2.5 Statistical analysis

The Mann–Whitney U test for continuous variables was used and Bonferroni's method was used for adjustment for multiple comparisons. Spearman coefficient for regression analysis was used for statistical analysis of the data, which are expressed as median (interquartile range). Correlations between NT-proBNP, myeloperoxidase, copeptin, and pro-adrenomedullin and other laboratory factors were analyzed using univariate regression analysis followed by multivariate regression analysis. A P-value ≤ .05 was considered significant.

3 Results

3.1 Characteristics of the study groups

Data relating to participant characteristics are summarized in Table 1. As expected, patients in the HD and PD groups had elevated blood pressure, anemia, hypoalbuminemia, and high-sensitivity C-reactive protein (hs-CRP) concentrations. No significant difference was detected in the body mass index or serum sodium concentration between individuals in the dialysis and control groups.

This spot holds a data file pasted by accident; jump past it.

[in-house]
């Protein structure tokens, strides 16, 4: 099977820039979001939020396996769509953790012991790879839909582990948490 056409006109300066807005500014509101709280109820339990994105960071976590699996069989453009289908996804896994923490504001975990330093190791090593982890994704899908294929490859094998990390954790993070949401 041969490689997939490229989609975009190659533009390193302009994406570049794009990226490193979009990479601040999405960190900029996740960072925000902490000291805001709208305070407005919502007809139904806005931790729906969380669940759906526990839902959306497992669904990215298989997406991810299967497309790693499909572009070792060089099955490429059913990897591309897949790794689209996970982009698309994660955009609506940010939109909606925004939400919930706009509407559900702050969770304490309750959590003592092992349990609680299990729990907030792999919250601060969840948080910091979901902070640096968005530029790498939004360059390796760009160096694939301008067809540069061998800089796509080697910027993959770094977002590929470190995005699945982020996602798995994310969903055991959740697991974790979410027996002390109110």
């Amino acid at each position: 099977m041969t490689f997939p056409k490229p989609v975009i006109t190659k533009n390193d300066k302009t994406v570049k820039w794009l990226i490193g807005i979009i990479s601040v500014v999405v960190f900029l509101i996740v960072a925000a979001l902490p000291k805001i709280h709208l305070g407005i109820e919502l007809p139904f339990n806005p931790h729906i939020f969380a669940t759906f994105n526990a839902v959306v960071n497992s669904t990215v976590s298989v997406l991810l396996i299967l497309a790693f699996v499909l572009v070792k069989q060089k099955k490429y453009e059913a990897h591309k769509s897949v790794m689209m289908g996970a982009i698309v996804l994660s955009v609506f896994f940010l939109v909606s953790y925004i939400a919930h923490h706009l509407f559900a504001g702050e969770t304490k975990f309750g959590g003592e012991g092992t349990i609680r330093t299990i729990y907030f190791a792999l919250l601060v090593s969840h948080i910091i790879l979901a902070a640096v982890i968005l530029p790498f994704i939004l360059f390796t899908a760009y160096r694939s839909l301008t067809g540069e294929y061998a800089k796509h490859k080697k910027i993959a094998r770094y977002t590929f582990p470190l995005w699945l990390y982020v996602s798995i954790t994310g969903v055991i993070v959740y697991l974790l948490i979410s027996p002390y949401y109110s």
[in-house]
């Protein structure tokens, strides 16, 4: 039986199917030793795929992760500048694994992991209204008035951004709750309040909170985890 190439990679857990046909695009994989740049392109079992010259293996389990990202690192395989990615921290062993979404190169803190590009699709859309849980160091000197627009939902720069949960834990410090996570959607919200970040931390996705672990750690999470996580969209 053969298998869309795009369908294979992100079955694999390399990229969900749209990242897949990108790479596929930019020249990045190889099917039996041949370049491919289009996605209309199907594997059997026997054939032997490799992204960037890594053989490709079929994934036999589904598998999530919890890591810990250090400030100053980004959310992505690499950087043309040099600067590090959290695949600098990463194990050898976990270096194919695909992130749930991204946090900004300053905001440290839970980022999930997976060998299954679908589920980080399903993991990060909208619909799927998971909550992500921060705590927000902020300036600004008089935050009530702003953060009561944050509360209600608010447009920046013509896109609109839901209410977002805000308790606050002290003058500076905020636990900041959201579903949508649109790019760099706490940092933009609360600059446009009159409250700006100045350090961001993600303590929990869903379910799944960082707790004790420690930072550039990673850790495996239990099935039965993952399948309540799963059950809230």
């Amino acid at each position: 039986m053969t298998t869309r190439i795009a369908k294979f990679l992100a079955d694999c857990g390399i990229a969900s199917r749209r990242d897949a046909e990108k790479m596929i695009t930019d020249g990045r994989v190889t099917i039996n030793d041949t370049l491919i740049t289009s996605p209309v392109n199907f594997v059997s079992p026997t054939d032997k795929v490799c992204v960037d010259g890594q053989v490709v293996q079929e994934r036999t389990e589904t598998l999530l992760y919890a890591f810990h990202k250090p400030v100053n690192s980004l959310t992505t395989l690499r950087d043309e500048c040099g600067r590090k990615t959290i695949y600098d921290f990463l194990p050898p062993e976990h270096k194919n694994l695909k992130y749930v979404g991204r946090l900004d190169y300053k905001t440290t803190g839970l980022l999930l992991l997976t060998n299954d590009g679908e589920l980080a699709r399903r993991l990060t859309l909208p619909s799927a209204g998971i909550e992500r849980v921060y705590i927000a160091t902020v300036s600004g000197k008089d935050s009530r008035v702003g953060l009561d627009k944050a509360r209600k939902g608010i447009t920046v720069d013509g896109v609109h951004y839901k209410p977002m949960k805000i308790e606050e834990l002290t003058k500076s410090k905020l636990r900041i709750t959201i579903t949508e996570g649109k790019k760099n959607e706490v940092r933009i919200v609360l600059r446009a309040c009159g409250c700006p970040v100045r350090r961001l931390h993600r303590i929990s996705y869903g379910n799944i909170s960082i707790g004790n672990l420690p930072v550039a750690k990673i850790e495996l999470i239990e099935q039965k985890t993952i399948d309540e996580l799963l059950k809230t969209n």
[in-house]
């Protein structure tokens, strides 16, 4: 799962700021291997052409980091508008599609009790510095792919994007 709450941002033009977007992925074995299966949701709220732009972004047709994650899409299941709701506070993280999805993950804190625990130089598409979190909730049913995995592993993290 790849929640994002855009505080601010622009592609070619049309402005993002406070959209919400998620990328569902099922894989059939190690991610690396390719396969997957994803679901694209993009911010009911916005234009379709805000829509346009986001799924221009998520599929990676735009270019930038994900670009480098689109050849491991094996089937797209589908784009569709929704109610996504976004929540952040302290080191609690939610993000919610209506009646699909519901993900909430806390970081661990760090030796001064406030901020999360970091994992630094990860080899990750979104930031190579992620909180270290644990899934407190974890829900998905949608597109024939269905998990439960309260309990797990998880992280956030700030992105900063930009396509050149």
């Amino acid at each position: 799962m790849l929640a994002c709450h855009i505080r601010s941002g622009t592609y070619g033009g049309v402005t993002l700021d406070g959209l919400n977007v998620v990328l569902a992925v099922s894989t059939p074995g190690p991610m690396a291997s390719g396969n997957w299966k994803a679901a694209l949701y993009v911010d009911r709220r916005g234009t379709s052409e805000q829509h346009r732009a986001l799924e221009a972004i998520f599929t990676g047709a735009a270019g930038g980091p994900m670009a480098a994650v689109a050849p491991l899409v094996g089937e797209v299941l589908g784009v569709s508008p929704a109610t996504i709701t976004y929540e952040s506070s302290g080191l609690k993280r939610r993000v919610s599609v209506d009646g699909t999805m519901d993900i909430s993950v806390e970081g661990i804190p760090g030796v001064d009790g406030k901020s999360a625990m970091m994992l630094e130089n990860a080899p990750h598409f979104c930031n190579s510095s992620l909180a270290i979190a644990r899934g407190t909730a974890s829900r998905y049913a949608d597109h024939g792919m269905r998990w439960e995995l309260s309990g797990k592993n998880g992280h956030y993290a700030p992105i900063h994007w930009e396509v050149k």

Table 1
Table 1:
Baseline characteristics of predialysis, hemodialysis, and peritoneal dialysis patients, and healthy controls.

3.2 NT-proBNP, myeloperoxidase, copeptin, and pro-adrenomedullin data

Data for plasma NT-proBNP, copeptin, myeloperoxidase, and pro-adrenomedullin concentrations in the four study groups are summarized in Table 2. We found that plasma NT-proBNP concentration in the pre-dialysis (1078.2 ± 746.7 pg/dL), HD (2931.3 ± 793.6 pg/dL), and PD (3560.9 ± 857.9 pg/dL) groups was significantly higher than that in the control group (31.5 ± 4.3 pg/dL). Similarly, plasma pro-adrenomedullin concentration in the pre-dialysis (19.54 ± 3.49 pmol/L), HD (27.26 ± 5.71 pmol/L), and PD (30.39 ± 5.91 pmol/L) groups was significantly higher than that in the control group (8.39 ± 1.43 pmol/L). In contrast, there were no significant differences in myeloperoxidase and copeptin concentrations among the study groups.

Table 2
Table 2:
Plasma NT-proBNP, copeptin, myeloperoxidase, and pro-adrenomedullin concentrations in predialysis, hemodialysis, and peritoneal dialysis patients, and healthy controls.

3.3 Body composition monitoring data